01/01/2012 Biology Medicine Psychology
DOI: 10.1068/p7216 SemanticScholar ID: 10481745 MAG: 2121839507

Eye and Hand Movements during Reconstruction of Spatial Memory

Publication Summary

Recent behavioural and biological evidence indicates common mechanisms serving working memory and attention (eg Awh et al, 2006 Neuroscience 139 201–208). This study explored the role of spatial attention and visual search in an adapted Corsi spatial memory task. Eye movements and touch responses were recorded from participants who recalled locations (signalled by colour or shape change) from an array presented either simultaneously or sequentially. The time delay between target presentation and recall (0,5, or 10 s) and the number of locations to be remembered (2–5) were also manipulated. Analysis of the response phase revealed subjects were less accurate (touch data) and fixated longer (eye data) when responding to sequentially presented targets suggesting higher cognitive effort. Fixation duration on target at recall was also influenced by whether spatial location was initially signalled by colour or shape change. Finally, we found that the sequence tasks encouraged longer fixations on the signalled targets than simultaneous viewing during encoding, but no difference was observed during recall. We conclude that the attentional manipulations (colour/shape) mainly affected the eye movement parameters, whereas the memory manipulation (sequential versus simultaneous, number of items) mainly affected the performance of the hand during recall, and thus the latter is more important for ascertaining if an item is remembered or forgotten. In summary, the nature of the stimuli that is used and how it is presented play key roles in determining subject performance and behaviour during spatial memory tasks.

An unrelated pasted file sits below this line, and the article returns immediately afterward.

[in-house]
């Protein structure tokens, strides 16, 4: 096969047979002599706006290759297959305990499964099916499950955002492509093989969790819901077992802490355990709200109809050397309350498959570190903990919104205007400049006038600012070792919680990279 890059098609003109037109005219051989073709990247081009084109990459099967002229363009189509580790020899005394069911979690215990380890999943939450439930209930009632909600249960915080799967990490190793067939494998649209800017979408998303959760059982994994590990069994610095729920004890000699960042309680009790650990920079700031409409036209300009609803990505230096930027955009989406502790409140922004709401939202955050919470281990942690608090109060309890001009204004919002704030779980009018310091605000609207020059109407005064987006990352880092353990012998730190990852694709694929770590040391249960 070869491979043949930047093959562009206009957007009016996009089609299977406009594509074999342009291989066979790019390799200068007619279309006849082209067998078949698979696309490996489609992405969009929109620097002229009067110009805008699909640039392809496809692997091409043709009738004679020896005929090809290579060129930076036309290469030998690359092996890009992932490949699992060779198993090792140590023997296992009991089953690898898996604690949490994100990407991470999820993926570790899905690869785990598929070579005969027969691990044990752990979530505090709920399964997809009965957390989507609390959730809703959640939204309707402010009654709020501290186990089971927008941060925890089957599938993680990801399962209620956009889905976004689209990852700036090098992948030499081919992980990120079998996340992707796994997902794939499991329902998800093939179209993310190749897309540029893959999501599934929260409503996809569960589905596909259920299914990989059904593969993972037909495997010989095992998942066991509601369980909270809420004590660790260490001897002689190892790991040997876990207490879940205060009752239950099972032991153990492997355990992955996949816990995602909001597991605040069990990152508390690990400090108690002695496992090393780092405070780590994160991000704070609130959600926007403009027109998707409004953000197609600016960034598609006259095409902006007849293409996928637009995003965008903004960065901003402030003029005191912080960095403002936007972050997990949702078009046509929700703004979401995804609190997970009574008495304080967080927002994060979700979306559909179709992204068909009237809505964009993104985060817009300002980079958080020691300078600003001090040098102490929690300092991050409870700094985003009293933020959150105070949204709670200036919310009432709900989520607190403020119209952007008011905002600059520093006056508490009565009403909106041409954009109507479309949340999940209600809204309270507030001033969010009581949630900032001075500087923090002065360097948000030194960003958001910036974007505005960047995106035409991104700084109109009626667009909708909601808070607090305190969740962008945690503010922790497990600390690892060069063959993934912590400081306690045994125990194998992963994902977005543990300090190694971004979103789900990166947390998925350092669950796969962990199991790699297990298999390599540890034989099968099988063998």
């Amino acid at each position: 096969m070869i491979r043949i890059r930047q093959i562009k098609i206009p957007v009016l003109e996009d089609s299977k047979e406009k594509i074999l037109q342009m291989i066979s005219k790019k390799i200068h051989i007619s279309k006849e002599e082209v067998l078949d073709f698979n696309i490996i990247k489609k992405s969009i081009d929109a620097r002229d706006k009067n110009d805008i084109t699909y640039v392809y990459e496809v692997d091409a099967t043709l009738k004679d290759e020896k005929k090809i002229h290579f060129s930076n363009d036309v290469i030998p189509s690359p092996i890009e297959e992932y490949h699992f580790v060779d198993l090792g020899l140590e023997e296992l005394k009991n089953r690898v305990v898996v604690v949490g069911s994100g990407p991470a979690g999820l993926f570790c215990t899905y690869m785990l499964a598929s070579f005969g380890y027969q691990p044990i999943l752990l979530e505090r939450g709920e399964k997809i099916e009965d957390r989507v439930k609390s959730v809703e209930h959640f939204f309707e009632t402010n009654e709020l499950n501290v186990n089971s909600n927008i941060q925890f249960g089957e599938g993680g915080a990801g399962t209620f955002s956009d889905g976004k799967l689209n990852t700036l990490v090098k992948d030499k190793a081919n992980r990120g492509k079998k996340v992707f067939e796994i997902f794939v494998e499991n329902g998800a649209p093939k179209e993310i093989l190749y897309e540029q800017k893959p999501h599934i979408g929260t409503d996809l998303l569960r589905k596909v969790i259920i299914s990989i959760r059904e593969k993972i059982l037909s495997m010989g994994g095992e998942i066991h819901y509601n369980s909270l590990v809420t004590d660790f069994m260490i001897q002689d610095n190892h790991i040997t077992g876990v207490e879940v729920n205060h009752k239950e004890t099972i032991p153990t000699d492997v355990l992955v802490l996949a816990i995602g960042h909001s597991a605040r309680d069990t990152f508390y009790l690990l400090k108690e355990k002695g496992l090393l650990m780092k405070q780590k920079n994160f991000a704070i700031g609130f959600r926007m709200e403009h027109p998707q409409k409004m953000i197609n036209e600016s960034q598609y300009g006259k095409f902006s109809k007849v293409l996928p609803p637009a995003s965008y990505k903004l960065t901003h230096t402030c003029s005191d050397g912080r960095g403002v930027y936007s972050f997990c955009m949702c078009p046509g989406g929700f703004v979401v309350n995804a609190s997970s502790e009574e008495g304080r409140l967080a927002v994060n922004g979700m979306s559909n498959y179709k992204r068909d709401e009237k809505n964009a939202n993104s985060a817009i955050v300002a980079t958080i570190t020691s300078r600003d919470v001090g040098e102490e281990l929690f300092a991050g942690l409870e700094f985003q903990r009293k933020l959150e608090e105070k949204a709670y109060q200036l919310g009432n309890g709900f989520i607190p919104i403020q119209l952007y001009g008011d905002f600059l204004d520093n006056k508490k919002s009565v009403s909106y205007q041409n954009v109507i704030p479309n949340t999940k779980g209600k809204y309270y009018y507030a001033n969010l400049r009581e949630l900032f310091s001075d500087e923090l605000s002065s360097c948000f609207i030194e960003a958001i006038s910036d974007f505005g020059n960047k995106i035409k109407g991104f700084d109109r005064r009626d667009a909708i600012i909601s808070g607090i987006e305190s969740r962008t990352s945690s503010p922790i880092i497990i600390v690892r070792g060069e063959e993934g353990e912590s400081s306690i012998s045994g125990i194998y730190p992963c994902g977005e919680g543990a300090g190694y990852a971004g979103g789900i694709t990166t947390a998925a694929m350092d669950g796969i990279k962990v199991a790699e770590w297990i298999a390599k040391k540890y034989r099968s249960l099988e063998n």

CAER Authors

Avatar Image for Richard Allen

Dr. Richard Allen

University of Leeds - Associate Professor

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